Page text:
It paints a picture of sexual misdoings, rampant power struggles and cronyism among the clergy. Attempts to have the book taken off the shelves and prevent translation into other languages have backfired and sales have rocketed.
The book was a collective effort under the nom de plume i Millenari - the Millennarians. The pseudonym is an anagram of the name of the principal author, a bespectacled 72-year-old, Monsignor Luigi Marinelli, who retired last year after thirty years as an official in the Congregation of the Eastern Churches.
The intentions of the book are made clear in a statement on the front cover: "It's time the Church asked forgiveness to Christ for the many infidelities and betrayals of its ministers, specially by those in authority at the top of the Vatican hierarchy." Among the juicier snippets in the book is an item about a bishop who was surprised at night by the Rome police as he was semi-naked in a car with another man. Another bishop apparently stole diocesan funds to pay for his illegitimate child while a third was allegedly caught at the Swiss border with a suitcase stuffed full of bank notes.
Msr Marinelli and his co-writers denounce what they call the Vatican's rampant dog-eat-dog careerism, which they say would shame Wall Street brokers.
They accuse senior clerics of sending the current Pope off globetrotting and usurping his powers in his absence. The book also alleges that Masons have infiltrated the higher ranks of the clergy and that nepotism is as rife today as it was in centuries past.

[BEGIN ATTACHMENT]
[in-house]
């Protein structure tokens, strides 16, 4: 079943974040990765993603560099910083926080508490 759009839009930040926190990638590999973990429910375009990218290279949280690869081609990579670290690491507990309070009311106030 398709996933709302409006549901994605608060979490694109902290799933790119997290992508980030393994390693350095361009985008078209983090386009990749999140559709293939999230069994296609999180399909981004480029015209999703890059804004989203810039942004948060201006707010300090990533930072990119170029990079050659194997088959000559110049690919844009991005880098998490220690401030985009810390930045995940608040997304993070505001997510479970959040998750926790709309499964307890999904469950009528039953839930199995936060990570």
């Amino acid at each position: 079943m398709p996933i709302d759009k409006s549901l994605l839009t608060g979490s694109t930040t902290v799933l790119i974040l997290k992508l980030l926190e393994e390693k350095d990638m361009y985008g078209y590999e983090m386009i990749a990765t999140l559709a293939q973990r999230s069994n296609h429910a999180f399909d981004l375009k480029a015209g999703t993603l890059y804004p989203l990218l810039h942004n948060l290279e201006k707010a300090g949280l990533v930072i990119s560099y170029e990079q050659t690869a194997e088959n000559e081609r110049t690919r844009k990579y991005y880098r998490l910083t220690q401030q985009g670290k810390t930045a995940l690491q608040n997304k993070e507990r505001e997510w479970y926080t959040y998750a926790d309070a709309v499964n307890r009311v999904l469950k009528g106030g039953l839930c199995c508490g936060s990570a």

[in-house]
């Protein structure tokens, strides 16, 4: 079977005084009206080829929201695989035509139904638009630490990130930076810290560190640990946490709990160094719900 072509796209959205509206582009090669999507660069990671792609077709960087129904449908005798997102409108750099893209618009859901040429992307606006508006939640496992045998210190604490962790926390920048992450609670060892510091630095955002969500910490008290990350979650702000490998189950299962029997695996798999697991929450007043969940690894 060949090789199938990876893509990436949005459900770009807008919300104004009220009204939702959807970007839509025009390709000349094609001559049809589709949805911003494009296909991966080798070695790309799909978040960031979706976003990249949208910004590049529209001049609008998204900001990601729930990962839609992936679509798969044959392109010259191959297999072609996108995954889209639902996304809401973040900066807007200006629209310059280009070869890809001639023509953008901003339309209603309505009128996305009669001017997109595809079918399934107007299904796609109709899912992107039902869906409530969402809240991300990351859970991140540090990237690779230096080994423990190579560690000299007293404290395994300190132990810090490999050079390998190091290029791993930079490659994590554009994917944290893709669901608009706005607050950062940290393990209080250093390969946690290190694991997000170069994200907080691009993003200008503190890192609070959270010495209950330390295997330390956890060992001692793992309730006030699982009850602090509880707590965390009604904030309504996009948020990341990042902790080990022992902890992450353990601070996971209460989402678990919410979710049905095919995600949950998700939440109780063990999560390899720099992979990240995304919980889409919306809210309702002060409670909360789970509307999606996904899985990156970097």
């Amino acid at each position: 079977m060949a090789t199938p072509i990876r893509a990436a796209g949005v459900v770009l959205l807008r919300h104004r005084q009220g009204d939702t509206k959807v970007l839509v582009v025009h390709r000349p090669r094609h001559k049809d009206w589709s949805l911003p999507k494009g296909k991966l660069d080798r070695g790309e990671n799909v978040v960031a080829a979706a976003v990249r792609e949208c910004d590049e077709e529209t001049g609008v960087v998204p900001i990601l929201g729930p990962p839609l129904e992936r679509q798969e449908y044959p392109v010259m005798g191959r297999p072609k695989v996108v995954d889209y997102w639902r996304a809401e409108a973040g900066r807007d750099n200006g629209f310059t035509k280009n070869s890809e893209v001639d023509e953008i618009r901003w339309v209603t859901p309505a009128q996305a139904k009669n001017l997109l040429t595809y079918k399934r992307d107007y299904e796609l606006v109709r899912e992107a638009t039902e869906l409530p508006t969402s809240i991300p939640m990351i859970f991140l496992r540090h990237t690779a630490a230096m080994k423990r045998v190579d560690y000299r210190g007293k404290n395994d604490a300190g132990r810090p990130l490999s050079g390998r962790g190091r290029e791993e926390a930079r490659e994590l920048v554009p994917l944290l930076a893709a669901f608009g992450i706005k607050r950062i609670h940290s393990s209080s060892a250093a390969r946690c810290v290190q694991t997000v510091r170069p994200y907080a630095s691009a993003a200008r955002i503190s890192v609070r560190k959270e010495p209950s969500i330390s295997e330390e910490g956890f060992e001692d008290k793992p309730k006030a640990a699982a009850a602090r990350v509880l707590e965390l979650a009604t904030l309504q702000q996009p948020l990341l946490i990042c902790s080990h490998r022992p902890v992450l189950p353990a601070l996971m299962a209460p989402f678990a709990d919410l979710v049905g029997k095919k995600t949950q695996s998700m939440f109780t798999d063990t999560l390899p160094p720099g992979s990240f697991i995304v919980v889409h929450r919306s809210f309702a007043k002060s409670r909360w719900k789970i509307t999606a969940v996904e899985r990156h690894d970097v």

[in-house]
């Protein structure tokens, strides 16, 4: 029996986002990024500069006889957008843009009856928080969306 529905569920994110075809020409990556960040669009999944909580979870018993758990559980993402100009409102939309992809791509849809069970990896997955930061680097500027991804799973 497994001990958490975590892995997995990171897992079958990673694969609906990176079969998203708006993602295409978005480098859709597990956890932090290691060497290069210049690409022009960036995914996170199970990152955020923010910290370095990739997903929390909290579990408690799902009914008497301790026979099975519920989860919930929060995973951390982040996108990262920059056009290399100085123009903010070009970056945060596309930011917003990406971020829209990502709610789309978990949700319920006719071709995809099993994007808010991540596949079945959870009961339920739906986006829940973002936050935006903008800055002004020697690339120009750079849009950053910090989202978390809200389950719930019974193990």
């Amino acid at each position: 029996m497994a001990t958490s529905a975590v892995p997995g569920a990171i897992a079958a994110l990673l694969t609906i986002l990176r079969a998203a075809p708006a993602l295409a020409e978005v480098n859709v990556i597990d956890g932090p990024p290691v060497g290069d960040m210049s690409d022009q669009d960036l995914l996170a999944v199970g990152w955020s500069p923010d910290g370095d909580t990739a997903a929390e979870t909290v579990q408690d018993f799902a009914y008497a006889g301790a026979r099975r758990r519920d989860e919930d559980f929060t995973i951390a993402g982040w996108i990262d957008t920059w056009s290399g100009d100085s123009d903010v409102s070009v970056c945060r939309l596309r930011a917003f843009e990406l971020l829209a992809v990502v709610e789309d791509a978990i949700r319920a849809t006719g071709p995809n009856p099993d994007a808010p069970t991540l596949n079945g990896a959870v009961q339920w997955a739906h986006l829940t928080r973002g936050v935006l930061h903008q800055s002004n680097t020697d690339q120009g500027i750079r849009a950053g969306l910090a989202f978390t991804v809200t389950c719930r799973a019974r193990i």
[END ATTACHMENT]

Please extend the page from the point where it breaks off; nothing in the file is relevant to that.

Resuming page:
Although no one is named, many characters are said to be easily identifiable. Kaos Edizioni, the small Milan publishing house that backed the book, says it has ordered several reprints to meet demand and that most of the sales have been to religious book shops.
A veteran Vatican watcher described the book as a "mixture of incidents that probably were true and others that certainly were not".
Msr Marinelli was vague yesterday about some of the more explicit sexual allegations and said he felt he had been made a scapegoat by the Church authorities.
He refused to attend yesterday's hearing, saying he had not been informed of what canon law he had violated and that he had the right to discuss the matters first with his superiors. The hearing was closed to the public.
The case against Monsignor Marinelli was brought by a man who claims the book defamed his uncle, a deceased bishop.
After being criticised for attempting to censor the work, the Vatican issued a statement, saying the purpose of the trial was to "protect those who had been defamed, not to prevent freedom of expression".
If he is found guilty, Monsignor Marinelli could be deprived of his priestly functions and prevented from saying mass.Reuse content